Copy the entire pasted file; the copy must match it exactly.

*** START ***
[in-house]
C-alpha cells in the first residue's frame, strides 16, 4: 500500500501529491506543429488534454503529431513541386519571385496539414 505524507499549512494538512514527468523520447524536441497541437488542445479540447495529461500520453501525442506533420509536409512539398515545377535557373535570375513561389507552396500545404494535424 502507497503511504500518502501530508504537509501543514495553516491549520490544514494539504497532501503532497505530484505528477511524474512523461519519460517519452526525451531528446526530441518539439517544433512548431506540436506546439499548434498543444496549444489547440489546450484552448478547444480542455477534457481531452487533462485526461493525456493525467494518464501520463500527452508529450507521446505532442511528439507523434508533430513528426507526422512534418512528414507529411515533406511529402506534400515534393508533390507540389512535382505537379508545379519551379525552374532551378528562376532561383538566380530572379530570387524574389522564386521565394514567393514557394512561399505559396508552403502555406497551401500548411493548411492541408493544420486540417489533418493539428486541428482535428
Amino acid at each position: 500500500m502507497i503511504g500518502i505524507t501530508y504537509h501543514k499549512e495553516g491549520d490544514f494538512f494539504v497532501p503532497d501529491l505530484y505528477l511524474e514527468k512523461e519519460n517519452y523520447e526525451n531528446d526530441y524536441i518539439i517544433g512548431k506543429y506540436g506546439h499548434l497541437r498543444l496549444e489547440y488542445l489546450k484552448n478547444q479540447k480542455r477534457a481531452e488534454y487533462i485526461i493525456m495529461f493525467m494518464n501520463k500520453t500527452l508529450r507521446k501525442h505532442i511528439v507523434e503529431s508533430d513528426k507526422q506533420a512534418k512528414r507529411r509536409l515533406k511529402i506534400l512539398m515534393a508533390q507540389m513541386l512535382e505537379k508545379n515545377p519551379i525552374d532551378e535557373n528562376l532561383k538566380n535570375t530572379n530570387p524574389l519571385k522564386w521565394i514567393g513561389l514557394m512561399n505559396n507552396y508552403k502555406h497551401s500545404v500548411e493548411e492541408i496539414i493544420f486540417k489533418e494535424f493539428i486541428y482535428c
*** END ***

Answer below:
[in-house]
C-alpha cells in the first residue's frame, strides 16, 4: 500500500501529491506543429488534454503529431513541386519571385496539414 505524507499549512494538512514527468523520447524536441497541437488542445479540447495529461500520453501525442506533420509536409512539398515545377535557373535570375513561389507552396500545404494535424 502507497503511504500518502501530508504537509501543514495553516491549520490544514494539504497532501503532497505530484505528477511524474512523461519519460517519452526525451531528446526530441518539439517544433512548431506540436506546439499548434498543444496549444489547440489546450484552448478547444480542455477534457481531452487533462485526461493525456493525467494518464501520463500527452508529450507521446505532442511528439507523434508533430513528426507526422512534418512528414507529411515533406511529402506534400515534393508533390507540389512535382505537379508545379519551379525552374532551378528562376532561383538566380530572379530570387524574389522564386521565394514567393514557394512561399505559396508552403502555406497551401500548411493548411492541408493544420486540417489533418493539428486541428482535428
Amino acid at each position: 500500500m502507497i503511504g500518502i505524507t501530508y504537509h501543514k499549512e495553516g491549520d490544514f494538512f494539504v497532501p503532497d501529491l505530484y505528477l511524474e514527468k512523461e519519460n517519452y523520447e526525451n531528446d526530441y524536441i518539439i517544433g512548431k506543429y506540436g506546439h499548434l497541437r498543444l496549444e489547440y488542445l489546450k484552448n478547444q479540447k480542455r477534457a481531452e488534454y487533462i485526461i493525456m495529461f493525467m494518464n501520463k500520453t500527452l508529450r507521446k501525442h505532442i511528439v507523434e503529431s508533430d513528426k507526422q506533420a512534418k512528414r507529411r509536409l515533406k511529402i506534400l512539398m515534393a508533390q507540389m513541386l512535382e505537379k508545379n515545377p519551379i525552374d532551378e535557373n528562376l532561383k538566380n535570375t530572379n530570387p524574389l519571385k522564386w521565394i514567393g513561389l514557394m512561399n505559396n507552396y508552403k502555406h497551401s500545404v500548411e493548411e492541408i496539414i493544420f486540417k489533418e494535424f493539428i486541428y482535428c